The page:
February 28, 2019 All

The ‘Win-Win-Win’​ Game

Shaan Bhattacharya
Brand Author

Bridging the gap between business and consumers with Game Theory…

If the headline and subheading made you feel this article is for marketers and economists, let me assure you, this is a piece for us – consumers. I’d like to shed some light on how our relationship with businesses/brands has been in the past, how it will continue to evolve over time, and how it can be more humane and ultimately, less transactional.

So why ‘game theory’? What’s the angle?

I believe you’ll understand the connection once I refresh the term’s definition. According to Investopedia:


Game theory is the process of modeling the strategic interaction between two or more players in a situation containing set rules and outcomes.’


In simpler terms, whenever we have a situation with two or more players that involves quantifiable consequences, we can use game theory to help determine the most suitable/preferred outcome.


It’s not hard to grasp that in the game of business these major players are companies, their competitors and consumers. Here’s an example of how game theory can be applied in the same business situation by companies and consumers.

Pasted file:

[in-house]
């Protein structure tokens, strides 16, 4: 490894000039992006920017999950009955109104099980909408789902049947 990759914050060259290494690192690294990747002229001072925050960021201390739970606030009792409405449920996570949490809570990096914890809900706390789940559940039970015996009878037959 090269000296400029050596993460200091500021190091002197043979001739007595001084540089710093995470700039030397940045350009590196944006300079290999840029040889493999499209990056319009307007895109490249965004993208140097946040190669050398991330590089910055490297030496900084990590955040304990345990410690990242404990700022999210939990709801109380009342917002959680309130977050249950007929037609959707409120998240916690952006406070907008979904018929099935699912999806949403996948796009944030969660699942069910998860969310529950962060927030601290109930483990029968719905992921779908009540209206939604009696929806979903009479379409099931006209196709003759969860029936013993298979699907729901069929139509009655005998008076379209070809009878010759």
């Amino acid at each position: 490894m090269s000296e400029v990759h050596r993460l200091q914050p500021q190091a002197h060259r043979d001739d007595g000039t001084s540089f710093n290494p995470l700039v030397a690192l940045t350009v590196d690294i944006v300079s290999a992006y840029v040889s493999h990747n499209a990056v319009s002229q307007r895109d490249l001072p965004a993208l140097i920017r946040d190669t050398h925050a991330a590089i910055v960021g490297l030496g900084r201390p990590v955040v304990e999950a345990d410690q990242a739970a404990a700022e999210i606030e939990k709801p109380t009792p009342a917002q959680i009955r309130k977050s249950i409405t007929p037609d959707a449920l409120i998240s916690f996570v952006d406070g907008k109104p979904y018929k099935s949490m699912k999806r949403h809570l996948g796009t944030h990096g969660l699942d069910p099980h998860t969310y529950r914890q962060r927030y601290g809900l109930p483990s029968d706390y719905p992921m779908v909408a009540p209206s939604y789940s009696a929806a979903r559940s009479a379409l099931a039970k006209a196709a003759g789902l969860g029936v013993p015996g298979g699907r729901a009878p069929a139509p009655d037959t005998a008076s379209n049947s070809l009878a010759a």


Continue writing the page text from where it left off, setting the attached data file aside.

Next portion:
A and B are two competing companies that sel cars, and they are the only two dealers present in their market. Their discounts are the same, just on different days. On certain days of the week A offers better discounts, and on other days, B does. Depending on the day, buyers choose whether to buy from company A or company B – fairly simple!


Then suddenly company A changes their pricing strategy. They introduce better discounts than B throughout the week. E.g. if company B is selling a car at a minimum price of $50,000 on Wednesdays only, company A starts selling the same model at $49,000 every day! Naturally, all the customers come running to company A! But how did they make this work?